The Cove
Page 81

 Catherine Coulter

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He was on his knees between her legs, bending over her, his hands gentle as they lightly touched her left shoulder. She winced. “There. Okay, hold still, let me feel around just a bit more.” She looked like the Italian flag, the bruises raw and bright, slashing downward to her breasts and over her shoulder cap to her upper arm. Some of the colors were smearing into each other, green the predominant one.
He leaned down and kissed her shoulder.
She felt her hands clenching on his arms. “I’m sorry you got hurt.” He kissed her again, on her left breast this time. He laid his cheek against her breast and listened to her heartbeat, so clear and strong, and now it was speeding up. Why not, he thought. He raised his head and smiled at her.
“A woman who’s lived with as much stress as you have must have release. It’s the best medicine.” He kissed her again, and eased off her onto his side. He slid his palm down her body, lightly caressing her belly, then his fingers found her. He caressed her even as he kissed her, knowing that she was scared, nervous, but he didn’t stop. His fingers went deeper, changing rhythm, even as his breath speeded up as he felt her relax, as he felt the excitement of what he was doing to her break through her embarrassment.
He lifted his head and smiled at her dazed face. “It’s all right, sweetheart. You need this. God knows I do, too.”
He began kissing her again, talking into her mouth, sex words that were crude and raw and exciting. When she came, he took her cries in his mouth, held her tightly against him, and wished like mad that he could come inside her. He hurt, he was pressing hard as a board against her thigh.
But he couldn’t.
Dillon knocked lightly on the adjoining door.
“Quinlan, Sally, you guys awake?”
He looked down at the bluest eyes he’d ever seen. She was just staring at him as if she couldn’t believe what had happened.
“You okay?”
She just stared at him, mute.
“Hey, Quinlan, you up? Come on, you guys, we’ve got miles to go.”
“That’s the guy who owns the Porsche,” Quinlan said. “We’ve got to hang on to him.” He kissed the tip of her nose and forced himself to leave her.
“I LIKE YOUR apartment.”
He grinned at the back of her head. “Easy for you to say since it’s got more character than that motel room—”
She turned to face him, no longer dressed in the too-tight jeans, his coat that had hung halfway down her legs, and the blouse that had gaped open over her breasts.
They’d stopped at the Macy’s in Montgomery Plaza on the way back to Washington. Dillon had bowed out, heading for the computer software store in the mall. James and Sally had enjoyed themselves immensely, arguing over everything from the color of her nightgown to the style of her shoes. She left wearing dark-brown corduroy slacks that fit her very nicely, a cream pullover wool sweater over a brown turtleneck, and neat brown leather half boots.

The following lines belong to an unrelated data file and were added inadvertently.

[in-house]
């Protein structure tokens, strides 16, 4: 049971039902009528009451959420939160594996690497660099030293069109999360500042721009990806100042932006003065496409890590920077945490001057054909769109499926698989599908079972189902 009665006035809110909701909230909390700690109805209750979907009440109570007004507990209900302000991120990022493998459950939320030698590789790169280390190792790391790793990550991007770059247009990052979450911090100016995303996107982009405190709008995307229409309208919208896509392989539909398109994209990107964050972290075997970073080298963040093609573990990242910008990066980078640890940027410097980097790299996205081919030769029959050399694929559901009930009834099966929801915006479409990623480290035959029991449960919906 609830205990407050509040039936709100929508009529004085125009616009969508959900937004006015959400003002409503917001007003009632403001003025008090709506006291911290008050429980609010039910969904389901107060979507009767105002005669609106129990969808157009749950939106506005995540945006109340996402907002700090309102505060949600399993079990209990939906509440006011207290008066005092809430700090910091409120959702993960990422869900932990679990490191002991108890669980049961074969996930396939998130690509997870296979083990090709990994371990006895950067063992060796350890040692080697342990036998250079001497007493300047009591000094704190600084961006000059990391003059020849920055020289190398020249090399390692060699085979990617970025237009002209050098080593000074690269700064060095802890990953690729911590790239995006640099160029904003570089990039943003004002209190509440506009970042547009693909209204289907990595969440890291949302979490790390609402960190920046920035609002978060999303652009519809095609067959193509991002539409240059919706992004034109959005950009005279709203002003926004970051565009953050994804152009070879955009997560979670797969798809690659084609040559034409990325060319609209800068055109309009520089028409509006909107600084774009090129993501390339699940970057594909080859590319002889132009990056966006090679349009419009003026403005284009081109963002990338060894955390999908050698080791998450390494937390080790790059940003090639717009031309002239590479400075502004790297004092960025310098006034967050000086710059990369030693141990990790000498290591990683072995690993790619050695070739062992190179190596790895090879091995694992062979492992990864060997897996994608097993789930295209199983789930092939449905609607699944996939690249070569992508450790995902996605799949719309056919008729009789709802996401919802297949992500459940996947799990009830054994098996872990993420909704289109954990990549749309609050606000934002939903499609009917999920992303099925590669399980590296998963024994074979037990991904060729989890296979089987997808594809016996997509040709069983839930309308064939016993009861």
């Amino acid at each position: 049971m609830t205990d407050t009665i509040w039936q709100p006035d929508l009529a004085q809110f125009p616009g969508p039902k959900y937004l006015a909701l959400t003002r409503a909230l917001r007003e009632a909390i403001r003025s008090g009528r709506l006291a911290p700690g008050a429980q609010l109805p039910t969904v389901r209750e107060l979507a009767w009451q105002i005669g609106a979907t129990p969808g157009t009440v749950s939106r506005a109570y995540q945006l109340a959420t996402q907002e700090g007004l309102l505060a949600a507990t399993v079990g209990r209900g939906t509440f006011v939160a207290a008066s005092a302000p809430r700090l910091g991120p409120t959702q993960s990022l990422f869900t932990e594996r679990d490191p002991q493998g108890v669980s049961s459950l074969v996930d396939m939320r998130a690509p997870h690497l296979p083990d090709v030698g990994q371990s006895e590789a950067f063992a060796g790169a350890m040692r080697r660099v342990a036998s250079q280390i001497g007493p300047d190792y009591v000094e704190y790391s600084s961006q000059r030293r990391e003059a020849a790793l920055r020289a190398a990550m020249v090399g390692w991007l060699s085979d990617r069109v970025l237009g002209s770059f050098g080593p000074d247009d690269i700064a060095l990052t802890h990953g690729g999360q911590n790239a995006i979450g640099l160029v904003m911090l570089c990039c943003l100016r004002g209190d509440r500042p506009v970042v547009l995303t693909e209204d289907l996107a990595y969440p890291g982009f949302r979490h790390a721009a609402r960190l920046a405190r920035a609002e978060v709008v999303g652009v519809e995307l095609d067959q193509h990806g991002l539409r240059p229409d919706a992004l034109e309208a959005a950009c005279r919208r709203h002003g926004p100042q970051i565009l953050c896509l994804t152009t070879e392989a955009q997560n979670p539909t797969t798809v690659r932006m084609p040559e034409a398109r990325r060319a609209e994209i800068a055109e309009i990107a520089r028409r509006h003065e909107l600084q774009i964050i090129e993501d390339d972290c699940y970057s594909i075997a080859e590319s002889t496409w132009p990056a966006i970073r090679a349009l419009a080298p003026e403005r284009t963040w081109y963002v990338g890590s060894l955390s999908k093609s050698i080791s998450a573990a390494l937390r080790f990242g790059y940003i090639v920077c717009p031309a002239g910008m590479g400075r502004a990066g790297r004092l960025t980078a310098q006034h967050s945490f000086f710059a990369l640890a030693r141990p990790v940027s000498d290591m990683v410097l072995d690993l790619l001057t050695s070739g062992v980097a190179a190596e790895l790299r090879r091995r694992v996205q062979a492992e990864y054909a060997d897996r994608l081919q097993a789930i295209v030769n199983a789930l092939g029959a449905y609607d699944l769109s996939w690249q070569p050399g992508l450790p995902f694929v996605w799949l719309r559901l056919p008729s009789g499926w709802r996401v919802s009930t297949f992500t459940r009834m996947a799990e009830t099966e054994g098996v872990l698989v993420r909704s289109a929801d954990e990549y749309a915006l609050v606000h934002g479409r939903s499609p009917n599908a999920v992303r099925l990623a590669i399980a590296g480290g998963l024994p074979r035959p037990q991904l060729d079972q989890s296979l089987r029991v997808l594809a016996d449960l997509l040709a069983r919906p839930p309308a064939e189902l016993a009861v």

He was carrying his own coat—the one she’d taken—over his arm. He doubted the dry cleaners would be able to get out the grease stains from her motorcycle accident.
“I’ve heard that men living alone usually live in a dump—you know, empty pizza cartons all over everywhere, including the bathroom, dead plants, and horrible furniture they got from their mother’s attic.”
“I like to live well,” he said, and realized it was true. He didn’t like mess or secondhand furniture, and he loved plants and impressionist paintings. He was lucky to have Mrs. Mulgravy live next to him. She saw to everything when he was gone, particularly his precious African violets.
“You do very well with plants.”
“I think the secret is that I play my sax to them. Most of them prefer blues.”
“I don’t think I like the blues,” she said, still looking at him intently.
“Have you ever listened to Dexter Gordon? John Coltrane? Gordon’s album Blue Notes wrings your withers.”
“I’ve heard of Gato Barbieri.”
“He’s great too. I learned a lot from him and Phil Woods. There’s hope yet for you, Sally. You’ll get an earful tonight. You’ve got to give the wailing and the rhythm a chance.”
“That’s your hobby, James?”
He looked just a bit embarrassed. “Yeah, I play the saxophone at the Bonhomie Club on Friday and Saturday nights. Except when I’m not in town, like last night.”
“Are you playing tonight?”
“Yes, but no, not now. You’re here.”